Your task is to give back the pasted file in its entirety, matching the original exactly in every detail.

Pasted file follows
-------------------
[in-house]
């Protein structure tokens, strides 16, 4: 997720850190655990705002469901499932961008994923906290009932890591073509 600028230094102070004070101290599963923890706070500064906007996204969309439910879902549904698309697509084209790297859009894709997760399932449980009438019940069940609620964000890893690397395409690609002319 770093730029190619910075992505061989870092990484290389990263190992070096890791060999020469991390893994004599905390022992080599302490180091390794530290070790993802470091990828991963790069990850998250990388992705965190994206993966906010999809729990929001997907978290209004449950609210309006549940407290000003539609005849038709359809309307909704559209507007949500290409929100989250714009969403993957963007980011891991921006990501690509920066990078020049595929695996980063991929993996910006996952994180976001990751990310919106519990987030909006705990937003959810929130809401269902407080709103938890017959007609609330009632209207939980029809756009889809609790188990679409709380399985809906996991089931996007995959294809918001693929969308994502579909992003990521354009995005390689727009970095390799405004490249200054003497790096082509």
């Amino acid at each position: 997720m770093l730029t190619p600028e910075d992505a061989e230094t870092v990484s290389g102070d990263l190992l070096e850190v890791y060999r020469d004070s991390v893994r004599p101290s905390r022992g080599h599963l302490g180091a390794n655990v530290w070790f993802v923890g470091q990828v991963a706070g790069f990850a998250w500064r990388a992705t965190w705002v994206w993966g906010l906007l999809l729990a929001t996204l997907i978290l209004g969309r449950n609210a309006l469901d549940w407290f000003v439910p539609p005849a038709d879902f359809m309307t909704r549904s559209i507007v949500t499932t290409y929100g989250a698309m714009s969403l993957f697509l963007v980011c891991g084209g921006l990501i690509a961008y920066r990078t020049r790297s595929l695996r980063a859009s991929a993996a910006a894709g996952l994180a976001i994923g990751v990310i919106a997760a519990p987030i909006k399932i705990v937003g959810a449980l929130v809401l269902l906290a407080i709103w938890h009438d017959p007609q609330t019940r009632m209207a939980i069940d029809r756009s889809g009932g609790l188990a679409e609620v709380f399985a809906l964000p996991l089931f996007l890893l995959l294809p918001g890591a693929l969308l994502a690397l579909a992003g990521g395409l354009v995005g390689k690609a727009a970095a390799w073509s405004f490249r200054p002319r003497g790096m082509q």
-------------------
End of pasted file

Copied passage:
[in-house]
């Protein structure tokens, strides 16, 4: 997720850190655990705002469901499932961008994923906290009932890591073509 600028230094102070004070101290599963923890706070500064906007996204969309439910879902549904698309697509084209790297859009894709997760399932449980009438019940069940609620964000890893690397395409690609002319 770093730029190619910075992505061989870092990484290389990263190992070096890791060999020469991390893994004599905390022992080599302490180091390794530290070790993802470091990828991963790069990850998250990388992705965190994206993966906010999809729990929001997907978290209004449950609210309006549940407290000003539609005849038709359809309307909704559209507007949500290409929100989250714009969403993957963007980011891991921006990501690509920066990078020049595929695996980063991929993996910006996952994180976001990751990310919106519990987030909006705990937003959810929130809401269902407080709103938890017959007609609330009632209207939980029809756009889809609790188990679409709380399985809906996991089931996007995959294809918001693929969308994502579909992003990521354009995005390689727009970095390799405004490249200054003497790096082509």
């Amino acid at each position: 997720m770093l730029t190619p600028e910075d992505a061989e230094t870092v990484s290389g102070d990263l190992l070096e850190v890791y060999r020469d004070s991390v893994r004599p101290s905390r022992g080599h599963l302490g180091a390794n655990v530290w070790f993802v923890g470091q990828v991963a706070g790069f990850a998250w500064r990388a992705t965190w705002v994206w993966g906010l906007l999809l729990a929001t996204l997907i978290l209004g969309r449950n609210a309006l469901d549940w407290f000003v439910p539609p005849a038709d879902f359809m309307t909704r549904s559209i507007v949500t499932t290409y929100g989250a698309m714009s969403l993957f697509l963007v980011c891991g084209g921006l990501i690509a961008y920066r990078t020049r790297s595929l695996r980063a859009s991929a993996a910006a894709g996952l994180a976001i994923g990751v990310i919106a997760a519990p987030i909006k399932i705990v937003g959810a449980l929130v809401l269902l906290a407080i709103w938890h009438d017959p007609q609330t019940r009632m209207a939980i069940d029809r756009s889809g009932g609790l188990a679409e609620v709380f399985a809906l964000p996991l089931f996007l890893l995959l294809p918001g890591a693929l969308l994502a690397l579909a992003g990521g395409l354009v995005g390689k690609a727009a970095a390799w073509s405004f490249r200054p002319r003497g790096m082509q």